What is Respite Care?

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  • Written By: N. Madison
  • Edited By: Jenn Walker
  • Last Modified Date: 16 October 2019
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Respite care is substitute or relief care for people with disabilities, mental illnesses, or other conditions that require a high level of attention. It takes the place of everyday care provided by family members and other types of caregivers. Respite care allows a person's regular caregiver to enjoy a temporary break from caring for the person in question.

Sometimes respite care is provided by family members or friends of the person in need of care. This may allow the regular caregiver to have much needed time to run errands, see to her own health, relax, or enjoy recreational pursuits. In other cases, care may be provided by a paid respite caregiver, an adult daycare center, a residential program, or a respite camp. Depending on the needs of the recipient and caregiver, respite care may be provided in the home setting or outside the home.

In-home respite care may reduce stress on the recipient, as she doesn’t have to adjust to a new environment. It may also make things easier for the caregiver, who doesn’t have to transport the recipient to a new location. There’s no concern about whether or not the new environment will be equipped to meet the recipient’s needs with in-home respite. This option may also prove helpful for those dealing with pain that makes moving uncomfortable.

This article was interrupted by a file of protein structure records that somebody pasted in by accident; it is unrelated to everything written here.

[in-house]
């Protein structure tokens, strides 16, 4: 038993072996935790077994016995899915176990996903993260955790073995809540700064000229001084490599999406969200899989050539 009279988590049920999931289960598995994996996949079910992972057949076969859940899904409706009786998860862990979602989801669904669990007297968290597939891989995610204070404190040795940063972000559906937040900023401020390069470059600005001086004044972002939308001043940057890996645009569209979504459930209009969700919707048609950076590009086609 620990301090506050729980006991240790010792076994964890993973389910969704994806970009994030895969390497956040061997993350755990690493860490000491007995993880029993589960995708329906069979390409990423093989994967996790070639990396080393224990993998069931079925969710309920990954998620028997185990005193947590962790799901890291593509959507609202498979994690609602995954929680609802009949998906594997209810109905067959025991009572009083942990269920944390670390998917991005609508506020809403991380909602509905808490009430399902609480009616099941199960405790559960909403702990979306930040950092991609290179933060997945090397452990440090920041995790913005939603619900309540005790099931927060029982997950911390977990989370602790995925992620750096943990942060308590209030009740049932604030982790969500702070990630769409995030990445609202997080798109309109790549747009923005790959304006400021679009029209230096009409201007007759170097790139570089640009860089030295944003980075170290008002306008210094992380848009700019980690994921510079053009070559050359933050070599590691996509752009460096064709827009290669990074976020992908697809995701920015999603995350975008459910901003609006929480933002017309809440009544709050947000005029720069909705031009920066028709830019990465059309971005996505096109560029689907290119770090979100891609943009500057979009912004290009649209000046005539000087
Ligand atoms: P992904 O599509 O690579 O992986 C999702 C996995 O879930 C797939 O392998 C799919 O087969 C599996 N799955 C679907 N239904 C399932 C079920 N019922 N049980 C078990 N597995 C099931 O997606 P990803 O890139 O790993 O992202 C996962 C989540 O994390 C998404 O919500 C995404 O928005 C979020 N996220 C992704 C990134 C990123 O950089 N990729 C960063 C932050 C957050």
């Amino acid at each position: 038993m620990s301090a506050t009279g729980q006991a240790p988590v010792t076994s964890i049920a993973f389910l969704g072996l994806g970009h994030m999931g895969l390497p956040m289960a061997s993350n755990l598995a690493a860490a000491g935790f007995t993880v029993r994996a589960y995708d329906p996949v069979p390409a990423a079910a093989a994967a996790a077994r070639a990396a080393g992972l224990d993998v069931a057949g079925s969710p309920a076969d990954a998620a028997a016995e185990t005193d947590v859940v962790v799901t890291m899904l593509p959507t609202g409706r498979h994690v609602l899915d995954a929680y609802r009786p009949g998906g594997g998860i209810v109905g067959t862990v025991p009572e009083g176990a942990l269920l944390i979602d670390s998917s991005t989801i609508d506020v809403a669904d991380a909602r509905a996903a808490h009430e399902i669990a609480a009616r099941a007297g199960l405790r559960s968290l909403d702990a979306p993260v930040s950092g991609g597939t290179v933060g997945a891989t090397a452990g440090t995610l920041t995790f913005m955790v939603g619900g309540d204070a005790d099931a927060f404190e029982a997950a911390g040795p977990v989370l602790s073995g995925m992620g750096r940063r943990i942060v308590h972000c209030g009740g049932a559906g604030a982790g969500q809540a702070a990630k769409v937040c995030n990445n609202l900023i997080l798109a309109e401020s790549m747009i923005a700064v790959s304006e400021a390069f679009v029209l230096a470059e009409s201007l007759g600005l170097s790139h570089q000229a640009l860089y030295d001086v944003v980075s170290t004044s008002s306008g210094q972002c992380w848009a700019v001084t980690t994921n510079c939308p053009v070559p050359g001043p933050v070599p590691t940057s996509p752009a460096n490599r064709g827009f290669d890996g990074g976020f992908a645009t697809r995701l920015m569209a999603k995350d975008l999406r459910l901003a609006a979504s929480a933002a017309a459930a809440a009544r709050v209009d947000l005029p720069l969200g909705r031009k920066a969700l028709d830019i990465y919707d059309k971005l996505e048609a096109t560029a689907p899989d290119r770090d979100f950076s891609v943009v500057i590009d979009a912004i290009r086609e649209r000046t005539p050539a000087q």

Out-of-home respite care offers the recipient a change of environment, and some facilities accept people for both planned and emergency stays. At an adult day care center, for example, a recipient may participate in planned activities, socialize with other adults and enjoy prepared meals. Typically, these centers are available during the day, five days each week. Residential respite programs may include those offered by group homes and nursing facilities. They may provide respite services for longer periods of time, including overnight stays.

To arrange in-home respite care, a person's caregiver or family members may advertise for an independent provider. In such a case, candidates will have to be screened and interviewed. Caregivers typically check a respite provider’s references and verify the information provided on an employment application. This is a particularly important step, as it’s difficult to gauge a person’s trustworthiness and competency without verifying the information she provides. If a caregiver has decided to use a center or residential program for out-of-home respite, however, she may visit facilities, talk to staff members and verify their licensing.

Some caregivers decide to use agencies or referral services to find respite care. An agency may handle the whole process of finding providers and screening them. Agencies often provide substitutes if the chosen provider is unavailable as well. Referral services typically match caregivers or family members in need with providers and programs.


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Post 1

When my husband and I needed a break, my sister wasn't available to help with my mom, so we contacted an assisted living facility that provides residential respite care. Basically, it was like getting her to a nice hotel for several days.

I didn't have to worry about her not getting meals or anything. She actually enjoyed it too, and said it was a vacation for her. Someone was always around to keep an eye on her and we could relax completely and enjoy our vacation. It was fantastic. Yes, it cost money, but I think it was cheaper than having someone come in, and it was a flat rate that included everything. We couldn't have been more pleased.

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